Later the chapter on Cornwall starts with a list of a dozen "random loathings" (things you don't like without having to explain why). Number 8 is "Most book reviewers, but particularly at the moment Douglas Brinkley, a minor American academic". So of course I googled and found that Brinkley had written a scathing review in the Washington Post of one of Bryson's books, and Bryson was offended by it. The Post gave Bryson a right of reply in which he attacked the inaccuracies in Brinkley's review. But that wasn't enough; he had to name and shame him in what will presumably be yet another Bryson bestseller. Pathetic.
Speaking of Google, Bryson uses it as the excuse for one of several ill-informed rants. He searches for the Pavilion Hotel, Bournemouth. Amazingly, the Google results, include some Pavilion hotels that are not in Bournemouth, presumably easily identified as such (the one in Bournemouth closed in 2005 so not surprisingly does not have a website). Proof that "Google is stupid"! "But then," says IT expert Bill solemnly, "that is the thing about the Internet. It is just an accumulation of digital information, with no brains and no feelings -- just like an IT person in fact." Thanks Bill -- for that bit of tired prejudice you've been added to my random loathings list in position number 1.
There are a few laugh-out-loud moments, and it gets a little better towards the end, even though the ten pages covering Scotland are mostly Bill asleep on a train. But I think Bill Bryson should take a break from writing about himself. He's surely earned enough from it by now, and his recent books about other subjects have been well received. I might have given this three stars but because of the snide digs described above, it's going down to two....more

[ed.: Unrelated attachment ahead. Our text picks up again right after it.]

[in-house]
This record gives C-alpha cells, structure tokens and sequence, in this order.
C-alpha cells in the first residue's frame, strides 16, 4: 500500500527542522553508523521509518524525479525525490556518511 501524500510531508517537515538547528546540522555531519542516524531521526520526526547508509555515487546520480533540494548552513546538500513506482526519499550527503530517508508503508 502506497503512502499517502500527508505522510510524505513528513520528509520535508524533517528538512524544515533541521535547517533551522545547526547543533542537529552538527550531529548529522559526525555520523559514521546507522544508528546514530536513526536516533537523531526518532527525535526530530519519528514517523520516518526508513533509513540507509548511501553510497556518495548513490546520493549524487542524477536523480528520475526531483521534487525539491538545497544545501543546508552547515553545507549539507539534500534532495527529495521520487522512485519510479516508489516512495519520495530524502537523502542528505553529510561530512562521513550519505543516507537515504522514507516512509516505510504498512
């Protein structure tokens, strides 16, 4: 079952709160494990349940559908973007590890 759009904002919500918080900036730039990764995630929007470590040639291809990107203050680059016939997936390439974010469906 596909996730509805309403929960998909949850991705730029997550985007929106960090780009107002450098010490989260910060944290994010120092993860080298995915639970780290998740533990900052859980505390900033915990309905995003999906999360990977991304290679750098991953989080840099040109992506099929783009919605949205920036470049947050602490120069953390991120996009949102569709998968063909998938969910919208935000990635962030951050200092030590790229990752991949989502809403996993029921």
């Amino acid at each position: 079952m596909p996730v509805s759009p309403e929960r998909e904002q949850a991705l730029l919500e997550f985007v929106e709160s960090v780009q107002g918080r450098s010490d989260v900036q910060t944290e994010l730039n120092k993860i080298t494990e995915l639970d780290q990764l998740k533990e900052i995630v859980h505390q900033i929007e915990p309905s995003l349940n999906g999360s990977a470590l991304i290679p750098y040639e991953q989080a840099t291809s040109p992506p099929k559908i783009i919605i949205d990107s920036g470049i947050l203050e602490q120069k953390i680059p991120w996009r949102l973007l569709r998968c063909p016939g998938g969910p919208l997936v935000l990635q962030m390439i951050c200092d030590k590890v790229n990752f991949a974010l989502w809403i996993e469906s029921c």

I have really enjoyed Simon Garfield's selections of Mass Observation diaries, such as Our Hidden Lives, and I adored Nella Last's War. This book is iI have really enjoyed Simon Garfield's selections of Mass Observation diaries, such as Our Hidden Lives, and I adored Nella Last's War. This book is in the same vein and is full of vivid, sometimes shocking, reminiscences by women from a wide range of backgrounds, about their war experiences and the often very difficult adjustments afterwards. Fascinating; my major criticism was that with so many women and a decade-long story told in chronological order, it was hard to keep track of who was who, and for this reason I didn't feel I got to know them the way I got to know Nella and Jean Lucey Pratt. And sometimes Nicholson's prose is a bit overblown. A very worthwhile read if you are interested in women's lives in this period though....more
Recently I read an interesting article by Mark Cocker about the "new nature writing". In it he refers to Kathleen Jamie's sardonic comment about the LRecently I read an interesting article by Mark Cocker about the "new nature writing". In it he refers to Kathleen Jamie's sardonic comment about the Lone Enraptured Male: "What’s that coming over the hill? A white, middle-class Englishman! A Lone Enraptured Male! From Cambridge! Here to boldly go, “discovering”, then quelling our harsh and lovely and sometimes difficult land with his civilised lyrical words."